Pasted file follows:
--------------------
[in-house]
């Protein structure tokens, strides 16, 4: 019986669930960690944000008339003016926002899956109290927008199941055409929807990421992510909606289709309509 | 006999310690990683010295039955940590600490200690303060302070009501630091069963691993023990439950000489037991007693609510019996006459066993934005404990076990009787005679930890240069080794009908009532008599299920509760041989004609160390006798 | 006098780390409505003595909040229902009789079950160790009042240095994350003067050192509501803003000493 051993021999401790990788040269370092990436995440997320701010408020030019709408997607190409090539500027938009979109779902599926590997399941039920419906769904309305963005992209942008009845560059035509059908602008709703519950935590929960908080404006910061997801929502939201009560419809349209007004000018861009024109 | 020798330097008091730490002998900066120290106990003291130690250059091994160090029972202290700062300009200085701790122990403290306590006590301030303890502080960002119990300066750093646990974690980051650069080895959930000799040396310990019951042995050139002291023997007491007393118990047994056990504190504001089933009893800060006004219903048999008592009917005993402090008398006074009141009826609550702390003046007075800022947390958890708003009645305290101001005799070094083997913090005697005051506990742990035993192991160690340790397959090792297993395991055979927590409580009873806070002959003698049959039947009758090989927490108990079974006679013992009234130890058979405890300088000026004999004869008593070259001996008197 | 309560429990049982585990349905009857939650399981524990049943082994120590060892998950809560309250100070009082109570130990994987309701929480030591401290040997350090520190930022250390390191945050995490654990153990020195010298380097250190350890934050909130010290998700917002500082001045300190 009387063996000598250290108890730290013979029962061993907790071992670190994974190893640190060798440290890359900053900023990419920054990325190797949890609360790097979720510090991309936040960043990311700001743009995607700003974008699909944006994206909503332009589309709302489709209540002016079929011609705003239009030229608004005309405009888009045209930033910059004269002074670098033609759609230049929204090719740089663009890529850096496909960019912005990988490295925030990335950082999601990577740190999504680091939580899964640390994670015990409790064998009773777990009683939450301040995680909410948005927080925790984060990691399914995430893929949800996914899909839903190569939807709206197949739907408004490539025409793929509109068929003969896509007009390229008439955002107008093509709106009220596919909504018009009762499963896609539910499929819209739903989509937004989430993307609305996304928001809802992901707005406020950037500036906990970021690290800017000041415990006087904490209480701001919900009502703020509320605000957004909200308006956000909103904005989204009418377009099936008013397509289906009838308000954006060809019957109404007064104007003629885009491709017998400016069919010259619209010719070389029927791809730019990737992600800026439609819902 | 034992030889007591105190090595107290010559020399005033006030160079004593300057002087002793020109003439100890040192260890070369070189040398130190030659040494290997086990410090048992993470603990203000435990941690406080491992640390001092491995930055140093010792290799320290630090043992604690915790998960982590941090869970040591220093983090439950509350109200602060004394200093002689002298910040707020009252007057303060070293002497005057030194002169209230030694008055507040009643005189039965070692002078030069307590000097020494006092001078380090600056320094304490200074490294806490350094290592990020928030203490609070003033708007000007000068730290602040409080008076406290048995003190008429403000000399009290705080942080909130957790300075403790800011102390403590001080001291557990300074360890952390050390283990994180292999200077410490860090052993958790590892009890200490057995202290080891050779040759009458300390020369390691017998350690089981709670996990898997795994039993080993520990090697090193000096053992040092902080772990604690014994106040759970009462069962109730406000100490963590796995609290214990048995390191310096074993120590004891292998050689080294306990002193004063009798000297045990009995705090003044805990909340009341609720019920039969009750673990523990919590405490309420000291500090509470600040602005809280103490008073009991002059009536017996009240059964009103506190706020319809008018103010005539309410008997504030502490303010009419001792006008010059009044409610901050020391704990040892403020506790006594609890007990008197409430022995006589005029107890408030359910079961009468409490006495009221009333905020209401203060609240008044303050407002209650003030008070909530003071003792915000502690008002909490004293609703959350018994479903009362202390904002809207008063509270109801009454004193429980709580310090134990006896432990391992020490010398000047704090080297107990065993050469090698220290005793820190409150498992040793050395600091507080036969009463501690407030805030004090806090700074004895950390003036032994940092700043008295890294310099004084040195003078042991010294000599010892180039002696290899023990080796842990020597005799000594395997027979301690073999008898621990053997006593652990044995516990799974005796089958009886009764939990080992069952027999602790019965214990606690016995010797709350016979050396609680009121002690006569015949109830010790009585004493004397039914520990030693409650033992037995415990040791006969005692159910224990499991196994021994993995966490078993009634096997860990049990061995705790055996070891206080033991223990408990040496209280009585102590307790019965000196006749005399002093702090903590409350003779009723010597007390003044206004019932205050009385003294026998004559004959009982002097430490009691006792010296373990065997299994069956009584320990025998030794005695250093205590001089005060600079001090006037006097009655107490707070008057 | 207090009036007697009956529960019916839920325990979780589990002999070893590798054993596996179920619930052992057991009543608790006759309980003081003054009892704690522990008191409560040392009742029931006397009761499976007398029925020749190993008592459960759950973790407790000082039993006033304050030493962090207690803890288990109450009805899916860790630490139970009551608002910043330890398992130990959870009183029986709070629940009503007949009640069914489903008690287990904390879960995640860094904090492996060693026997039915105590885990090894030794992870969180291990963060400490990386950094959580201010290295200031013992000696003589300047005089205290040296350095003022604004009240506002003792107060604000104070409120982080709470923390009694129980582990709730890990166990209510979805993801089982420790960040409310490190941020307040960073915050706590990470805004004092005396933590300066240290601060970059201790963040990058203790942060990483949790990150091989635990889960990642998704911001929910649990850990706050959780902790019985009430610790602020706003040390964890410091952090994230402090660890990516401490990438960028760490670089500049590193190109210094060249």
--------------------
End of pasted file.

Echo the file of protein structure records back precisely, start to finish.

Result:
[in-house]
């Protein structure tokens, strides 16, 4: 019986669930960690944000008339003016926002899956109290927008199941055409929807990421992510909606289709309509 | 006999310690990683010295039955940590600490200690303060302070009501630091069963691993023990439950000489037991007693609510019996006459066993934005404990076990009787005679930890240069080794009908009532008599299920509760041989004609160390006798 | 006098780390409505003595909040229902009789079950160790009042240095994350003067050192509501803003000493 051993021999401790990788040269370092990436995440997320701010408020030019709408997607190409090539500027938009979109779902599926590997399941039920419906769904309305963005992209942008009845560059035509059908602008709703519950935590929960908080404006910061997801929502939201009560419809349209007004000018861009024109 | 020798330097008091730490002998900066120290106990003291130690250059091994160090029972202290700062300009200085701790122990403290306590006590301030303890502080960002119990300066750093646990974690980051650069080895959930000799040396310990019951042995050139002291023997007491007393118990047994056990504190504001089933009893800060006004219903048999008592009917005993402090008398006074009141009826609550702390003046007075800022947390958890708003009645305290101001005799070094083997913090005697005051506990742990035993192991160690340790397959090792297993395991055979927590409580009873806070002959003698049959039947009758090989927490108990079974006679013992009234130890058979405890300088000026004999004869008593070259001996008197 | 309560429990049982585990349905009857939650399981524990049943082994120590060892998950809560309250100070009082109570130990994987309701929480030591401290040997350090520190930022250390390191945050995490654990153990020195010298380097250190350890934050909130010290998700917002500082001045300190 009387063996000598250290108890730290013979029962061993907790071992670190994974190893640190060798440290890359900053900023990419920054990325190797949890609360790097979720510090991309936040960043990311700001743009995607700003974008699909944006994206909503332009589309709302489709209540002016079929011609705003239009030229608004005309405009888009045209930033910059004269002074670098033609759609230049929204090719740089663009890529850096496909960019912005990988490295925030990335950082999601990577740190999504680091939580899964640390994670015990409790064998009773777990009683939450301040995680909410948005927080925790984060990691399914995430893929949800996914899909839903190569939807709206197949739907408004490539025409793929509109068929003969896509007009390229008439955002107008093509709106009220596919909504018009009762499963896609539910499929819209739903989509937004989430993307609305996304928001809802992901707005406020950037500036906990970021690290800017000041415990006087904490209480701001919900009502703020509320605000957004909200308006956000909103904005989204009418377009099936008013397509289906009838308000954006060809019957109404007064104007003629885009491709017998400016069919010259619209010719070389029927791809730019990737992600800026439609819902 | 034992030889007591105190090595107290010559020399005033006030160079004593300057002087002793020109003439100890040192260890070369070189040398130190030659040494290997086990410090048992993470603990203000435990941690406080491992640390001092491995930055140093010792290799320290630090043992604690915790998960982590941090869970040591220093983090439950509350109200602060004394200093002689002298910040707020009252007057303060070293002497005057030194002169209230030694008055507040009643005189039965070692002078030069307590000097020494006092001078380090600056320094304490200074490294806490350094290592990020928030203490609070003033708007000007000068730290602040409080008076406290048995003190008429403000000399009290705080942080909130957790300075403790800011102390403590001080001291557990300074360890952390050390283990994180292999200077410490860090052993958790590892009890200490057995202290080891050779040759009458300390020369390691017998350690089981709670996990898997795994039993080993520990090697090193000096053992040092902080772990604690014994106040759970009462069962109730406000100490963590796995609290214990048995390191310096074993120590004891292998050689080294306990002193004063009798000297045990009995705090003044805990909340009341609720019920039969009750673990523990919590405490309420000291500090509470600040602005809280103490008073009991002059009536017996009240059964009103506190706020319809008018103010005539309410008997504030502490303010009419001792006008010059009044409610901050020391704990040892403020506790006594609890007990008197409430022995006589005029107890408030359910079961009468409490006495009221009333905020209401203060609240008044303050407002209650003030008070909530003071003792915000502690008002909490004293609703959350018994479903009362202390904002809207008063509270109801009454004193429980709580310090134990006896432990391992020490010398000047704090080297107990065993050469090698220290005793820190409150498992040793050395600091507080036969009463501690407030805030004090806090700074004895950390003036032994940092700043008295890294310099004084040195003078042991010294000599010892180039002696290899023990080796842990020597005799000594395997027979301690073999008898621990053997006593652990044995516990799974005796089958009886009764939990080992069952027999602790019965214990606690016995010797709350016979050396609680009121002690006569015949109830010790009585004493004397039914520990030693409650033992037995415990040791006969005692159910224990499991196994021994993995966490078993009634096997860990049990061995705790055996070891206080033991223990408990040496209280009585102590307790019965000196006749005399002093702090903590409350003779009723010597007390003044206004019932205050009385003294026998004559004959009982002097430490009691006792010296373990065997299994069956009584320990025998030794005695250093205590001089005060600079001090006037006097009655107490707070008057 | 207090009036007697009956529960019916839920325990979780589990002999070893590798054993596996179920619930052992057991009543608790006759309980003081003054009892704690522990008191409560040392009742029931006397009761499976007398029925020749190993008592459960759950973790407790000082039993006033304050030493962090207690803890288990109450009805899916860790630490139970009551608002910043330890398992130990959870009183029986709070629940009503007949009640069914489903008690287990904390879960995640860094904090492996060693026997039915105590885990090894030794992870969180291990963060400490990386950094959580201010290295200031013992000696003589300047005089205290040296350095003022604004009240506002003792107060604000104070409120982080709470923390009694129980582990709730890990166990209510979805993801089982420790960040409310490190941020307040960073915050706590990470805004004092005396933590300066240290601060970059201790963040990058203790942060990483949790990150091989635990889960990642998704911001929910649990850990706050959780902790019985009430610790602020706003040390964890410091952090994230402090660890990516401490990438960028760490670089500049590193190109210094060249």